It's fine, I'm here, the girl who learnt Italian by watching Frozen in Italian more times than in English and translated the Serena Autieri version of Let it Go (All'Alba Sorgero) back into English as a translation exercise :) May have a slight obsession...
how effective was that? seriously considering it! and where can one find frozen in italian?
i wished someone would answer your question. I dont understand why Lascio (Lasciare = "to leave") and Perdere (to lose) are used together. It seems redundant to me also. I am confused.
"Lasciare" also means "to let", and "lasciar perdere" is an expression that means "to let go", but only in the sense of "let it go, forget about it, I don't care anymore". "Let him go (somewhere)" for example would be translated literally, "lascialo andare".
Instead of "lascia perdere" one can also say "lascia stare" ("leave it alone", "leave it be").
If I was more crafty I would make you a "superman" type logo'd shirt with DL (for DuoLingo) on it. You always come in and save the day, DuoFaber. Thank you very much for your easy-to-understand explanations. I have noticed that you seem to clear up many of these questions. I appreciate it.
Oh wow, this is probably the nicest comment I've ever received here on Duolingo. Thank you! Glad to be of help :)
lasciar(e) perdere is an expression. It may not make sense if translated literally but everything does not have a one-to-one translation :-)
L'ho (= Lo ho) means 'I have it/him' both as possession and in compound tenses like L'ho visto ('I have seen him').
io Lo and Lo ho (I'm using capital 'L' here to avoid confusion with capital 'i') are as different as 'I (see) him' and 'I have eaten'.
Hmm. I tried it in Google Translation: "I let it go" gave me "L'ho lasciato andare". I accepted this as a literal translation to "I have let it go". Is this wrong then?
Oh my.... Ask that question, phrased just like that, to any group of girls, mothers with children, etc... and I'll bet you 10:1 they start singing you the answer.
If "lascio perdere" means let it go. Why is the "lo" necessary. Would "la lascia perdere" be let her go?
yes, that would be correct.
Also: "li lascia perdere" (m.plurale) and "le lascia perdere" (f. plural)
I wrote that and it was wrong. Can someone tell me how one would say "I let him lose (the game)"?
"(Io) lo lascio andare" means "I'm letting him go (somewhere)". So it's correct, but it means something different :)
"Lascio perdere" is just an expression that means "I'm letting it go, I don't care anymore" (what's "it" in this case? usually a discussion, or something you were interested in just moments ago). It's more common to hear someone say that to someone else, "lascia perdere!" (or "lascia stare!", same thing), meaning "forget about it!", "leave it be!".
When referring to someone, "lascialo perdere" would mean something like "forget about him, don't give him any attention, it's not worth it", while "lascialo stare" would mean "leave him be, leave him alone". And again, "lascialo andare" would be translated literally as "let him go (somewhere)", or even "let him leave". I hope this explanation wasn't too confusing.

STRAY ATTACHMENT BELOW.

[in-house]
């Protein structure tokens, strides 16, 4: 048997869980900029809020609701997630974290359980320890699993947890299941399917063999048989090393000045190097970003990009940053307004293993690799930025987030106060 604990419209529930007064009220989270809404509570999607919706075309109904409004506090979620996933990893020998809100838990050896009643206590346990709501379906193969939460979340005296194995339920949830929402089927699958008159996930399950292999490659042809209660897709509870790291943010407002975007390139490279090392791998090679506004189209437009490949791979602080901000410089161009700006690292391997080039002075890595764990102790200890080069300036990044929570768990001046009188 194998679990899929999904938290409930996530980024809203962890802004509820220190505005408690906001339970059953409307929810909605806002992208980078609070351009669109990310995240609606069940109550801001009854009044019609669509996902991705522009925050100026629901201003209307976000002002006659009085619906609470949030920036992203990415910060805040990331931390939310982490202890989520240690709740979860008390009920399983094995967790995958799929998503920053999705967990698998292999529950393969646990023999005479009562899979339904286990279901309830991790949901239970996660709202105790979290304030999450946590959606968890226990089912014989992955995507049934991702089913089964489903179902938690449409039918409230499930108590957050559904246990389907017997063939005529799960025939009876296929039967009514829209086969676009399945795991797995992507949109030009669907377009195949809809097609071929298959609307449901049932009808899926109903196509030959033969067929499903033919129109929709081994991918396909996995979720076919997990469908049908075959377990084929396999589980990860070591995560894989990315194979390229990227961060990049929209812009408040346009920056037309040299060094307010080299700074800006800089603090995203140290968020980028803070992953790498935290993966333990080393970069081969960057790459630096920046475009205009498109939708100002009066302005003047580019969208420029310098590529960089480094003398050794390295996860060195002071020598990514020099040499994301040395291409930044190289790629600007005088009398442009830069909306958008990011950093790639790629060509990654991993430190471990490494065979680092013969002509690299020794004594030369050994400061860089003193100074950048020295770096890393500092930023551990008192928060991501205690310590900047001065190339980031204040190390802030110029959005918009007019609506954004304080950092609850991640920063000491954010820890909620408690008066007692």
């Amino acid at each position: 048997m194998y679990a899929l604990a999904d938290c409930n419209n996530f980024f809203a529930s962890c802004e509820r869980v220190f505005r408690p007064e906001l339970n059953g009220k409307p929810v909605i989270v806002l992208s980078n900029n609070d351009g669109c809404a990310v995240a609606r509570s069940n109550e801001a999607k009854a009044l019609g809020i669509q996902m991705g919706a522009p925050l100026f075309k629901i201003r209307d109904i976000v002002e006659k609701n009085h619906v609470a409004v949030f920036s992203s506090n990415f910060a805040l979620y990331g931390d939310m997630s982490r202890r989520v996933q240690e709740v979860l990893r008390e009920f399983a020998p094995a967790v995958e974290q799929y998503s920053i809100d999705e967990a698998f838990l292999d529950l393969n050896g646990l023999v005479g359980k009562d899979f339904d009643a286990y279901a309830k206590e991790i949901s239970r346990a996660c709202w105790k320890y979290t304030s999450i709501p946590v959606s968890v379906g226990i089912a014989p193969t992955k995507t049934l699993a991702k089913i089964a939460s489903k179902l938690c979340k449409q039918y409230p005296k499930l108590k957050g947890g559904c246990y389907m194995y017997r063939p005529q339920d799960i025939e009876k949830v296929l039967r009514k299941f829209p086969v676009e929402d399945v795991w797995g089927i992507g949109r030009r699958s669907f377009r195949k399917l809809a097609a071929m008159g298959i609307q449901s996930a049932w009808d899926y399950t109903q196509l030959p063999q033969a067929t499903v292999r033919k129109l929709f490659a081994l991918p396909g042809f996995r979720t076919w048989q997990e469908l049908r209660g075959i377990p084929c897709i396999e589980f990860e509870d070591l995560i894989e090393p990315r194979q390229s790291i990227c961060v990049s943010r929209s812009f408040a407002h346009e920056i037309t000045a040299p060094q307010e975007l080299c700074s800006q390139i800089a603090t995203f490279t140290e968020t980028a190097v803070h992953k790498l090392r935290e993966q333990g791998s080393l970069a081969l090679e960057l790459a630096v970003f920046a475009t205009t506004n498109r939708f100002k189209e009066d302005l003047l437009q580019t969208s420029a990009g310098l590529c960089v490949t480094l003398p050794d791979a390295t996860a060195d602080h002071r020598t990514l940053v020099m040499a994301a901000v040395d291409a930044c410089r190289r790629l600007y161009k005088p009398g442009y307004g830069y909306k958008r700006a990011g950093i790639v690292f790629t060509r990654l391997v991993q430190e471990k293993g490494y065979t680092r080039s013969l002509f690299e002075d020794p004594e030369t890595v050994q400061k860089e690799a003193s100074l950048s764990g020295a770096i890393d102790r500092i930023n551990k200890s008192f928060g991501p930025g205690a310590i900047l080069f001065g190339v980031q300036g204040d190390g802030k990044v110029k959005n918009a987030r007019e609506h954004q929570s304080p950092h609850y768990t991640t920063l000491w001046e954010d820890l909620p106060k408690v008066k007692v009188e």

I think gli is wrong as it's an indirect object, so it would mean I let to him go.
How can "I let him forget it" when "lascio...perdere" is given as to "let forget"? Maddening!
Seriously, how in the world can "lascio perdere" become "let ... be" lasciare = leave perdere = lose
Please explain it to me. Thanks beforehand.
Lipofefeyt, English has a close idiom involving 'lose', namely 'get lost' which granted doesn't mean exactly the same thing, but it shows that words have multiple meanings, some literal, some figural. The idea in this one is, "I let it go' in the sense that if it gets lost, I don't care. Bottom line, don't expect literal, word for word equivalents when dealing w/ a foreign language and one's own.
Thanks for the explanation, but i must say you're wrong about you're assumption on me. In my native language (portuguese), in fact "lo lascio perdere" means "deixo-o perder-se", which stands exactly for "i let him get lost", so what you said.
Since i'm quite experienced with languages and i've been learning a lot of them over the years, i assumed that this would not be the case of a literal translation (because usually in english it is not), so i assumed the contrary. My assumption was wrong indeed, but no need to tell me that literal translations don't work mate.
Lipofefeyt: Sorry if you were offended, but I stand by my observation about literal translations -- they rarely work. In over 40 yrs of teaching German at the university level the students who never 'got it' were those too timid or stubborn to get away from the idea that they could open a dictionary and simply plug in one word after another for the original and come up with anything that made sense. The result was usually something that either made no sense whatsoever or simply sounded awkward. Of course simple straightforward sentences can be approached that way, but language is far too complex and idiomatic to do that effectively in the long run.
Expressions rarely make sense if translated literally. 'let it be' itself doesn't mean 'stop interfering with someone or something' if translated literally.